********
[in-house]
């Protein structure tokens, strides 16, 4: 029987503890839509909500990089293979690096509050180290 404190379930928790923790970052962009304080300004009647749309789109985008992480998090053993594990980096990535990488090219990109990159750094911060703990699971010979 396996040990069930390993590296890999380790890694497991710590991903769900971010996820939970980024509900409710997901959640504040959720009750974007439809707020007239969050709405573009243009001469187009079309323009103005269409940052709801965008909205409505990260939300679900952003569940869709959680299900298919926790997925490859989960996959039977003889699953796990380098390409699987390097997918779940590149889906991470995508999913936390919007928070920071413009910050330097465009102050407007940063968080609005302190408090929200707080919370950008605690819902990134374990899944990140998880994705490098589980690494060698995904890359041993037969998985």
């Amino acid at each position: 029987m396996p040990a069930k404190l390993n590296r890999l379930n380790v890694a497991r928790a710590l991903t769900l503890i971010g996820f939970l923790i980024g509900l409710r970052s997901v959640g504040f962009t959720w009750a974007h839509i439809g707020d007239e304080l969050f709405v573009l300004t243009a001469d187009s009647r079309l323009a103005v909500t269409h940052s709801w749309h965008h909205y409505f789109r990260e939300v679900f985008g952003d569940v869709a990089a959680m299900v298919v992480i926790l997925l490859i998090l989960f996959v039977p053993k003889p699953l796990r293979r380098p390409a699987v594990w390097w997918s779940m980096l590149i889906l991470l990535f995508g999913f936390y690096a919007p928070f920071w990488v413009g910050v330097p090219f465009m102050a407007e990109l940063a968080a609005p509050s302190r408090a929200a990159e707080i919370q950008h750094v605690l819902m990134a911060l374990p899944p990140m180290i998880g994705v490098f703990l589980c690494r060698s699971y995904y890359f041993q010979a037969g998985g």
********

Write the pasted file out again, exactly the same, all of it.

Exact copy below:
[in-house]
């Protein structure tokens, strides 16, 4: 029987503890839509909500990089293979690096509050180290 404190379930928790923790970052962009304080300004009647749309789109985008992480998090053993594990980096990535990488090219990109990159750094911060703990699971010979 396996040990069930390993590296890999380790890694497991710590991903769900971010996820939970980024509900409710997901959640504040959720009750974007439809707020007239969050709405573009243009001469187009079309323009103005269409940052709801965008909205409505990260939300679900952003569940869709959680299900298919926790997925490859989960996959039977003889699953796990380098390409699987390097997918779940590149889906991470995508999913936390919007928070920071413009910050330097465009102050407007940063968080609005302190408090929200707080919370950008605690819902990134374990899944990140998880994705490098589980690494060698995904890359041993037969998985």
């Amino acid at each position: 029987m396996p040990a069930k404190l390993n590296r890999l379930n380790v890694a497991r928790a710590l991903t769900l503890i971010g996820f939970l923790i980024g509900l409710r970052s997901v959640g504040f962009t959720w009750a974007h839509i439809g707020d007239e304080l969050f709405v573009l300004t243009a001469d187009s009647r079309l323009a103005v909500t269409h940052s709801w749309h965008h909205y409505f789109r990260e939300v679900f985008g952003d569940v869709a990089a959680m299900v298919v992480i926790l997925l490859i998090l989960f996959v039977p053993k003889p699953l796990r293979r380098p390409a699987v594990w390097w997918s779940m980096l590149i889906l991470l990535f995508g999913f936390y690096a919007p928070f920071w990488v413009g910050v330097p090219f465009m102050a407007e990109l940063a968080a609005p509050s302190r408090a929200a990159e707080i919370q950008h750094v605690l819902m990134a911060l374990p899944p990140m180290i998880g994705v490098f703990l589980c690494r060698s699971y995904y890359f041993q010979a037969g998985g």